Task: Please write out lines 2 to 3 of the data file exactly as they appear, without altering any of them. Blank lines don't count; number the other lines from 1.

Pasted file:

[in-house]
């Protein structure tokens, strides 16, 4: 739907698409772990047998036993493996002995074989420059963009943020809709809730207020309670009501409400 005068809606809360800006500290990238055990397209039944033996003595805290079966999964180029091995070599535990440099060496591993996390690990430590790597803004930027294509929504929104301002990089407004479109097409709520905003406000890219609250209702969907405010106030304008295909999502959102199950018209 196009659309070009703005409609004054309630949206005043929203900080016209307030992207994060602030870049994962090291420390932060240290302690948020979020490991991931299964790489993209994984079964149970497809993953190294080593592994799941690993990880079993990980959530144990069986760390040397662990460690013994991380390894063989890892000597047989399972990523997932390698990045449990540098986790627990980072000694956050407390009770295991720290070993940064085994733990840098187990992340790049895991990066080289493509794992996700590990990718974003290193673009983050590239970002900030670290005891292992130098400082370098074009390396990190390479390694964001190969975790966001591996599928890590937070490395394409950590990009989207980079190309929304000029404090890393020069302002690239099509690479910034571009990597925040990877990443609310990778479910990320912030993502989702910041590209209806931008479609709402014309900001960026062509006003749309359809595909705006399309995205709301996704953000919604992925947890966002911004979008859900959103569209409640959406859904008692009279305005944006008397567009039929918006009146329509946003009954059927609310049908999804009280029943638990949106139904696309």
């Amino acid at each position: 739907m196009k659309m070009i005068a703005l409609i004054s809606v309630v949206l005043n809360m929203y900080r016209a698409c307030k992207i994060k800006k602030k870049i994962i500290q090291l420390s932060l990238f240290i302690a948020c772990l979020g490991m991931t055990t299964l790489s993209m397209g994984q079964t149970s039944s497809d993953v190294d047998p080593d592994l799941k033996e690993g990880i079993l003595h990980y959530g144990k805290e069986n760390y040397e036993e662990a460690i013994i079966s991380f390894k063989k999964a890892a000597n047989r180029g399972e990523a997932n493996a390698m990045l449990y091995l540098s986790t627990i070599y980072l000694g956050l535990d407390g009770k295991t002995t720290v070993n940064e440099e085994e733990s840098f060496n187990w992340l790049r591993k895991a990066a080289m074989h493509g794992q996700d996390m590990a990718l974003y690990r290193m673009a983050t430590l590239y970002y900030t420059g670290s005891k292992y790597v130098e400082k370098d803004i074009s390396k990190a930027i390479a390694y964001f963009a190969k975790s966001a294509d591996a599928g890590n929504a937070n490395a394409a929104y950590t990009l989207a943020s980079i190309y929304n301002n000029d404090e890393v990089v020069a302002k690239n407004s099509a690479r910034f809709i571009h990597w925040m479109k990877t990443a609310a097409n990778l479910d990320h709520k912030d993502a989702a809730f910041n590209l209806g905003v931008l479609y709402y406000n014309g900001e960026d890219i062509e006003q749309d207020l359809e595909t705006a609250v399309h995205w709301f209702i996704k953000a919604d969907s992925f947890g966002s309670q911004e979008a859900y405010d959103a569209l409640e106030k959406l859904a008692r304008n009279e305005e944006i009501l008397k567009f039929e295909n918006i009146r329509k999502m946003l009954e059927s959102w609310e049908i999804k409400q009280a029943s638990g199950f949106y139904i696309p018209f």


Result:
């Protein structure tokens, strides 16, 4: 739907698409772990047998036993493996002995074989420059963009943020809709809730207020309670009501409400 005068809606809360800006500290990238055990397209039944033996003595805290079966999964180029091995070599535990440099060496591993996390690990430590790597803004930027294509929504929104301002990089407004479109097409709520905003406000890219609250209702969907405010106030304008295909999502959102199950018209 196009659309070009703005409609004054309630949206005043929203900080016209307030992207994060602030870049994962090291420390932060240290302690948020979020490991991931299964790489993209994984079964149970497809993953190294080593592994799941690993990880079993990980959530144990069986760390040397662990460690013994991380390894063989890892000597047989399972990523997932390698990045449990540098986790627990980072000694956050407390009770295991720290070993940064085994733990840098187990992340790049895991990066080289493509794992996700590990990718974003290193673009983050590239970002900030670290005891292992130098400082370098074009390396990190390479390694964001190969975790966001591996599928890590937070490395394409950590990009989207980079190309929304000029404090890393020069302002690239099509690479910034571009990597925040990877990443609310990778479910990320912030993502989702910041590209209806931008479609709402014309900001960026062509006003749309359809595909705006399309995205709301996704953000919604992925947890966002911004979008859900959103569209409640959406859904008692009279305005944006008397567009039929918006009146329509946003009954059927609310049908999804009280029943638990949106139904696309």
């Amino acid at each position: 739907m196009k659309m070009i005068a703005l409609i004054s809606v309630v949206l005043n809360m929203y900080r016209a698409c307030k992207i994060k800006k602030k870049i994962i500290q090291l420390s932060l990238f240290i302690a948020c772990l979020g490991m991931t055990t299964l790489s993209m397209g994984q079964t149970s039944s497809d993953v190294d047998p080593d592994l799941k033996e690993g990880i079993l003595h990980y959530g144990k805290e069986n760390y040397e036993e662990a460690i013994i079966s991380f390894k063989k999964a890892a000597n047989r180029g399972e990523a997932n493996a390698m990045l449990y091995l540098s986790t627990i070599y980072l000694g956050l535990d407390g009770k295991t002995t720290v070993n940064e440099e085994e733990s840098f060496n187990w992340l790049r591993k895991a990066a080289m074989h493509g794992q996700d996390m590990a990718l974003y690990r290193m673009a983050t430590l590239y970002y900030t420059g670290s005891k292992y790597v130098e400082k370098d803004i074009s390396k990190a930027i390479a390694y964001f963009a190969k975790s966001a294509d591996a599928g890590n929504a937070n490395a394409a929104y950590t990009l989207a943020s980079i190309y929304n301002n000029d404090e890393v990089v020069a302002k690239n407004s099509a690479r910034f809709i571009h990597w925040m479109k990877t990443a609310a097409n990778l479910d990320h709520k912030d993502a989702a809730f910041n590209l209806g905003v931008l479609y709402y406000n014309g900001e960026d890219i062509e006003q749309d207020l359809e595909t705006a609250v399309h995205w709301f209702i996704k953000a919604d969907s992925f947890g966002s309670q911004e979008a859900y405010d959103a569209l409640e106030k959406l859904a008692r304008n009279e305005e944006i009501l008397k567009f039929e295909n918006i009146r329509k999502m946003l009954e059927s959102w609310e049908i999804k409400q009280a029943s638990g199950f949106y139904i696309p018209f």